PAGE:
;

Civil War Blog

A project of PA Historian

The Opening Battles

Posted By on January 31, 2011

(Part 2 of 12).  Contents of Volume I of The Photographic History of the Civil WarThe Opening Battles

The year 1911 was the 50th anniversary of the beginning of the Civil War.  In a memorial to the war, a ten volume set of books was published entitled The Photographic History of the Civil War. This series attempted, through photographs, to do what no other books had previously done – to bring the war close and personal through previously unpublished and unavailable photographs.  The series was edited by Francis Trevelyan Miller.

This post is part 2 of a 12 part series and will focus on the contents of Volume I, The Opening Battles.

Prefaces:  “Photographing the Civil War,” Henry Wysham Lanier.  “The Photographic Record as History,” George Haven Putnam.  “The Federal Navy and the South,” French E. Chadwick.  “Records of the War Between the States,” Marcus J. Wright.  “The Strategy of the Civil War Leaders,” Ellen Swift.

Part I:  The First of the Great Campaigns.

“Bull Run – The Volunteers Face Fire.”

Part II: Down the Mississippi Valley.

“The Fall of Fort Henry and Fort Donelson,” Henry W. Elson.  “Shiloh – The First Grand Battle,” Henry W. Elson.  “New Madrid and Island Number Ten,” Henry W. Elson.  “New Orleans – The Navy Helps the Army,” James Barnes.  “Fort Pillow and Memphis – Gunboats and Batteries,” Henry W. Elson.

Part III:  “The Struggle for Richmond,” Henry W. Elson.  “Yorktown – Up the Peninsula,” Henry W. Elson.  “Fair Oaks – In Sight of Richmond,” Henry W. Elson.  “The Shenandoah and the Alarm at Washington,” Henry W. Elson.  “Seven Days – The Confederate Capital Saved,” Henry W. Elson.

Part IV:  “Engagements of the Civil War up to July, 1862,” by George L. Kilmer.

One picture that is applicable to this Civil War Research Project is the following:

The above photograph was previously presented as part of the story of John C. Gratz (see post on Corp. John C. Gratz and the 96th Pennsyvania Infantry).  However, in comparing the two photographs, it is clear that the one from The Photographic History of the Civil War is cropped and because it is a printed version of the photograph, the resolution is not as good as the one previously presented which was from the digital collection of the National Archives.  The National Archives version is shown below for comparison:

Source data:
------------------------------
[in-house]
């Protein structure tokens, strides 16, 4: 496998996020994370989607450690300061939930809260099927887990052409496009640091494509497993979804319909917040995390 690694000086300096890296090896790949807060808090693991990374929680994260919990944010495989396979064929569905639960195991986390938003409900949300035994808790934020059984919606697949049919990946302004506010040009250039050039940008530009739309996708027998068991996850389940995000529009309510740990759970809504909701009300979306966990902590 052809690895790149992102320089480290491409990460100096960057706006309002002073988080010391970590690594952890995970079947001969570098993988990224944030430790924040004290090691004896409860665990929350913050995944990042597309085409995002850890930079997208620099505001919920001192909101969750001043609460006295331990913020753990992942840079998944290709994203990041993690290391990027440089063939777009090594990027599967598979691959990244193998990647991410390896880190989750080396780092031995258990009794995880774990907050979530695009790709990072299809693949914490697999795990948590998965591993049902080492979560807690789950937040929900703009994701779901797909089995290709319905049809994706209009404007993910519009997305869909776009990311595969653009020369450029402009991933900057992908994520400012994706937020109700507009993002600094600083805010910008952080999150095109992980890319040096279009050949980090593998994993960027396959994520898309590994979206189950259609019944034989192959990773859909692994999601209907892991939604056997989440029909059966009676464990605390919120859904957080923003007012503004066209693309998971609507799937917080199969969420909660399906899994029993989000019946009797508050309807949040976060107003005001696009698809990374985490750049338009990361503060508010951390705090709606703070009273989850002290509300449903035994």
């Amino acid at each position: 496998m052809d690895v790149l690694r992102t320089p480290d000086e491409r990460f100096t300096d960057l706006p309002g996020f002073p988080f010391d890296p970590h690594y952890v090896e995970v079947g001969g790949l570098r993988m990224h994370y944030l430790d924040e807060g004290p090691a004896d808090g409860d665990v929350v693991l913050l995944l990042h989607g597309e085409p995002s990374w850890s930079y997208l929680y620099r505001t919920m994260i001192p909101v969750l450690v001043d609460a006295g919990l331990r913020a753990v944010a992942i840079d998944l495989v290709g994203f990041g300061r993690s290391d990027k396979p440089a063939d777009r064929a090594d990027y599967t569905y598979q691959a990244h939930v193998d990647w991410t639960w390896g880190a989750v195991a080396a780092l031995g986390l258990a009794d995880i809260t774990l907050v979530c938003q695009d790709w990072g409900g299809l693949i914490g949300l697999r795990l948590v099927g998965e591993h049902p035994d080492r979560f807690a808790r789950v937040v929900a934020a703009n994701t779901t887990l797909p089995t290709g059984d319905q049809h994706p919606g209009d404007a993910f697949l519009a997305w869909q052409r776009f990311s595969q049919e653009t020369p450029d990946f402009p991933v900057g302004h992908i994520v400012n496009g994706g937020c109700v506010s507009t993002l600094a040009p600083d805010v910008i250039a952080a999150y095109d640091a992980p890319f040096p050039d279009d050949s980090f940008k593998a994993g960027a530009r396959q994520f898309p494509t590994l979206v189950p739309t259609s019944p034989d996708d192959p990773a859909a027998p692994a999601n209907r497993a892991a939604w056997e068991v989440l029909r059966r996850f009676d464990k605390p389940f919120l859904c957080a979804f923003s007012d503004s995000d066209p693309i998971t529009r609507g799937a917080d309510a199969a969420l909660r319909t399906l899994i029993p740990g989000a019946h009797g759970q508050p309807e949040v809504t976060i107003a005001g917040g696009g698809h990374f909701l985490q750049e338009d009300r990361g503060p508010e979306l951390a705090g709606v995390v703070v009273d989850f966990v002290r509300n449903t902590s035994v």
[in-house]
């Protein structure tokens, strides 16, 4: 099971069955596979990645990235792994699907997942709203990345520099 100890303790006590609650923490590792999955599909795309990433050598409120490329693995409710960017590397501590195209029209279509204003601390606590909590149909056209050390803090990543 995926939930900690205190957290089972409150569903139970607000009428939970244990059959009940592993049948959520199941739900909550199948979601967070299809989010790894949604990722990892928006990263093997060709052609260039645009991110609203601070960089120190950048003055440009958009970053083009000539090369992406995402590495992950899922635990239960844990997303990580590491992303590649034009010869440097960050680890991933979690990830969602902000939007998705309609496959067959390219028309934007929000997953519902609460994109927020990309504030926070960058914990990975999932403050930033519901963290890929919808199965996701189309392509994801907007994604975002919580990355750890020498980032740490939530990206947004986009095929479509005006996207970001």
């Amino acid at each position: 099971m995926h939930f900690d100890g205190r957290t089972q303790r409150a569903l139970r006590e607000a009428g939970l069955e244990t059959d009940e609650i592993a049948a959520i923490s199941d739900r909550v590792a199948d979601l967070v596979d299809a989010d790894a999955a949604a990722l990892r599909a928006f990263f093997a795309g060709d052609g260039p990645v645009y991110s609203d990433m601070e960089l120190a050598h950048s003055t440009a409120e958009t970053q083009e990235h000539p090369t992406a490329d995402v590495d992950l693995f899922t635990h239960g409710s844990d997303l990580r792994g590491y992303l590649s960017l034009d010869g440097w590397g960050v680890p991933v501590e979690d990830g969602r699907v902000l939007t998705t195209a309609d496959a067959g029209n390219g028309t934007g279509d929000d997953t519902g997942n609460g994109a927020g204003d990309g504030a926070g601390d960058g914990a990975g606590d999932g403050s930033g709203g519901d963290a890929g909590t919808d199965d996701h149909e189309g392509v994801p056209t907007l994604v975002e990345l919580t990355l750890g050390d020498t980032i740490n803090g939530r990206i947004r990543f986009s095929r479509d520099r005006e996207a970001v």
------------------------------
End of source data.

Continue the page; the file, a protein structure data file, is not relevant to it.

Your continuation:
By clicking on both pictures, the resolution becomes more obvious.  It is important to recognize that the technology available in 1911 to reproduce photographs in print was not as good as the technology available today – and even more important to recognize that the picture above from The Photographic History of the Civil War is from a digital version (PDF) of a printed version of an original photograph.  If the original negatives are available, it is always to refer to them and prints from them.  Absent the original negatives, high resolution digital copies of the original prints (high quality prints made from the original negatives) are the next best option.  However, many of the “thousands” of images in The Photographic History of the Civil War will be next to impossible to obtain, so use of the digital versions (PDF) of the printed copies will be the only recourse for genealogical researchers.

For a free download from Google Books, click here and select “PDF” in the upper right corner of the page.  When the “PDF” file opens in your reader, save the file to disk.  Use of the file is subject to restrictions that are spelled out on the first page of the PDF.  Essentially, the restrictions specify that the digital book may be used for personal, non-profit use only and that the Google Books “watermark” should not be removed from the pages.

Tomorrow, part 3 of this series will examine Volume II, Two Years of Grim War.


Comments

Leave a Reply

Please note: Comment moderation is currently enabled so there will be a delay between when you post your comment and when it shows up. Patience is a virtue; there is no need to re-submit your comment.